The first victim named was from Lancashire, the second an eight-year old girl. Two girls from the isle of Barra in the Western Isles are among those still unaccounted for. A reminder, if it were needed, that though this was an attack in Manchester, the chains of personal connections to the horror stretch all across Britain. You cannot read the stories of those killed or missing without choking, without tears, without appreciating that even by the standards of contemporary terrorism there was something especially vile about this latest atrocity.
It is natural to feel helpless as well as angry, not least because the imaginative gulf between the norms of civilised society and the mind capable of contemplating, and then committing, this kind of atrocity yawns so wide it’s all but unbridgeable. How do you respond to something you cannot understand? You cannot empathise, even as a hypothetical exercise, with minds that think a concert hall full of teenage girls is a necessary target.
There is no political agenda advanced, in however perverted or despicable a fashion, by this barbarism. There is no change of government policy, or shift in priorities, that would minimise the risk of this happening again. The experiences of France, Belgium, and Germany should show even people seeking the fig-leaf of an easy answer that foreign policy is a wholly inadequate explanation for these murderous acts. It’s a sickness of the mind, not blowback.
In the aftermath of this, nuance is easily lost but no less important than ever. To observe that an act of terrorism was religiously-motivated does not mean responsibility for it is shared by all the perpetrator’s co-religionists. And yet it remains reasonable to ask what motivated the bomber, who inspired him, whose writings or teachings or words gave him the serenity and security of ‘righteousness’ and ask what can be done to counter this. We ask because we need to know and because knowing can aid the process of doing something, however imperfectly, about it.
That might amount to little more than more of the same and it is easy, in the heartbroken pain of the moment, to understand why that must seem a wholly inadequate, even insulting, response to murder on this scale. And yet the alternatives are no better and often worse. An over-reaction, while satisfying a sense of justified outrage, does little to make such events less likely in the future. And any reaction which fails to meet that test – the test of whether it makes these attacks more or less likely – is likely to prove unwise.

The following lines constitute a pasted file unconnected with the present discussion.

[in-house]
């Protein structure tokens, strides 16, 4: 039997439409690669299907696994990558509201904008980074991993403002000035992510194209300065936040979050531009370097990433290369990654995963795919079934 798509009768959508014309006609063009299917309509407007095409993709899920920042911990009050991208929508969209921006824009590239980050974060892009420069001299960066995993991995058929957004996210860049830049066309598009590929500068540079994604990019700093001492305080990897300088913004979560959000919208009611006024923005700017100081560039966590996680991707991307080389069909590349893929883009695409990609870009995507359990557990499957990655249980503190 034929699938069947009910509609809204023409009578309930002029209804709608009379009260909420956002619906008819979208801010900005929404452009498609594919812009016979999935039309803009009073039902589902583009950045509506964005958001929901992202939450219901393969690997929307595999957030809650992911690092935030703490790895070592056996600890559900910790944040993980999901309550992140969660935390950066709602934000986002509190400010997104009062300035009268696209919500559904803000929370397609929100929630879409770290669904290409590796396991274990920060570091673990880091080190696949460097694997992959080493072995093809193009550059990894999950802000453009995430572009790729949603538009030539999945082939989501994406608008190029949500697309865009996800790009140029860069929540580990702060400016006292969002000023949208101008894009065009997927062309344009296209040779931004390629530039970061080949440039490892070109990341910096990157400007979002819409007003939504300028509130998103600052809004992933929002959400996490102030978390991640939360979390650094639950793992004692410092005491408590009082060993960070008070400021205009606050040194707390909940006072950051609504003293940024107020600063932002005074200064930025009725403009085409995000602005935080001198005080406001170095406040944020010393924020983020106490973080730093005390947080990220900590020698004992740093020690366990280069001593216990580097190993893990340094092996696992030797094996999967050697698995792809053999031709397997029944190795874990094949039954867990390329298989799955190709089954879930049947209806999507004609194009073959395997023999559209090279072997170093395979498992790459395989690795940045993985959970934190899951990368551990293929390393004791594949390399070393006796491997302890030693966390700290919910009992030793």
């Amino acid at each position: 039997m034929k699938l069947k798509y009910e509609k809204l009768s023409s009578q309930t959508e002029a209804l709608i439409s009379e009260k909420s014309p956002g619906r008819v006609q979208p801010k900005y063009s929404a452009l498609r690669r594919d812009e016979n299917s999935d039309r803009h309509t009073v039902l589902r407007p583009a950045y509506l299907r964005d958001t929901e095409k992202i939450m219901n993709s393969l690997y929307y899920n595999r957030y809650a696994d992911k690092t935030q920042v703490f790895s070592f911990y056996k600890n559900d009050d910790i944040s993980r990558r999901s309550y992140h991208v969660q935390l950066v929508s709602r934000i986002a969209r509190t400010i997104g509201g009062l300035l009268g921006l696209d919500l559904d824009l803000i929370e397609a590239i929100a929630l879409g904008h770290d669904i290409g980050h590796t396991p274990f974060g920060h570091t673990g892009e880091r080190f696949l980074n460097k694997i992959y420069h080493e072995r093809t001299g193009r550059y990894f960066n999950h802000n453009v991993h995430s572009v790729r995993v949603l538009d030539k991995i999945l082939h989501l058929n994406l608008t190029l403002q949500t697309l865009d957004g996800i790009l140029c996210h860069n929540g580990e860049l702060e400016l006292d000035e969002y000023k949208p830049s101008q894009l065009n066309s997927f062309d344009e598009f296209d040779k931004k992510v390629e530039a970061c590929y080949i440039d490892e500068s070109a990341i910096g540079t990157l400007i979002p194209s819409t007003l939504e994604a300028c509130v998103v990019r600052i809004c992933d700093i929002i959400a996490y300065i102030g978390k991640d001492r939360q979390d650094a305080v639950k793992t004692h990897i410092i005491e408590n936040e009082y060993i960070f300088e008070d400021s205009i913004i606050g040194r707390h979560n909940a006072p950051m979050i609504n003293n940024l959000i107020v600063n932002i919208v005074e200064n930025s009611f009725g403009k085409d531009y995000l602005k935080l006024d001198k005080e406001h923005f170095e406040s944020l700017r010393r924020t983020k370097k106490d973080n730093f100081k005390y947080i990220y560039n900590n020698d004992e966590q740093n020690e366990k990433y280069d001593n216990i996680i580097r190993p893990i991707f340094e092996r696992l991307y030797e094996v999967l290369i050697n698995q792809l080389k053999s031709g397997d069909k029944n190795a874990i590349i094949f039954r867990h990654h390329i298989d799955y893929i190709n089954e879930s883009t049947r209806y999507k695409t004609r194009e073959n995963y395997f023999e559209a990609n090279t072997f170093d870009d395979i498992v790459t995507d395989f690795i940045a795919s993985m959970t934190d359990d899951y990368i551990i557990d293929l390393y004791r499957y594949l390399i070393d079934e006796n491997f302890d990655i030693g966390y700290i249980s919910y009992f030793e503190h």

The bromides about a community pulling together, about insisting that we have more in common than whatever divides us, that we – that Manchester – will meet horror with a certain dogged fortitude, have become the stuff of cliche. But cliches rest on truths and a hackneyed truth is no less true for being so familiar it risks seeming glib. The official responses to last night’s events, from the Prime Minister down, have said all the right things in all the right, grimly familiar, ways.
We know, at some fundamental level, that we have been lucky for most of this century. Fortunate that such incidents, terrifying as they are, have been rarer than might have been expected. That owes much to the work of the security services and the police, for whose efforts today we give thanks once more. That work continues and arrests on terrorism charges are now so routine they rarely lead the news bulletins.
The price of vigilance is also paid in realism. We appreciate that not everything can be done everywhere. Sometimes, appallingly, the bomber or the knifeman or the shooter will get through. An open society is also a vulnerable society but we can no more close off our public spaces than we can imagine dramatically reordering our way of life to take account of what are, hard as it is to remember today, mercifully rare events. There are things we could do that we cannot do. This is a hard truth too.
None of that reduces the pity and horror we feel today and nor does it require us to skirt around the issue of responsibility for this barbarism. It only asks us to think on what we prize, on the values – for they are real – and the virtues, which are also real, of an open society in which peoples of dramatically different backgrounds, of all faiths and none, all have a place.
Clickbait hackery will call for internment or mass surveillance or some other dramatic gesture that satisfies the craving to ‘just do something, damnit’, but that would do little to improve security or that, even if it did, would require us to sacrifice the very principles that, in our grander moments, we think define our society, our way of life. Here, as everywhere, there are trade-offs and sometimes these are deeply, necessarily, uncomfortable.
Instinctively, I think, most people understand this. They appreciate that realism is not the same as fatalism and far less is it any kind of capitulation. Even amidst heartbreak, decency finds a way. We saw that, in the immediacy of the moment, in the thousands of individual acts of instinctive kindness in Manchester last night and this morning. Taken singly these were only small; together they became something mighty.
That’s not enough but neither is it nothing. We grieve and we mourn and we do not forget. But we do go on. This is Manchester. This is Britain.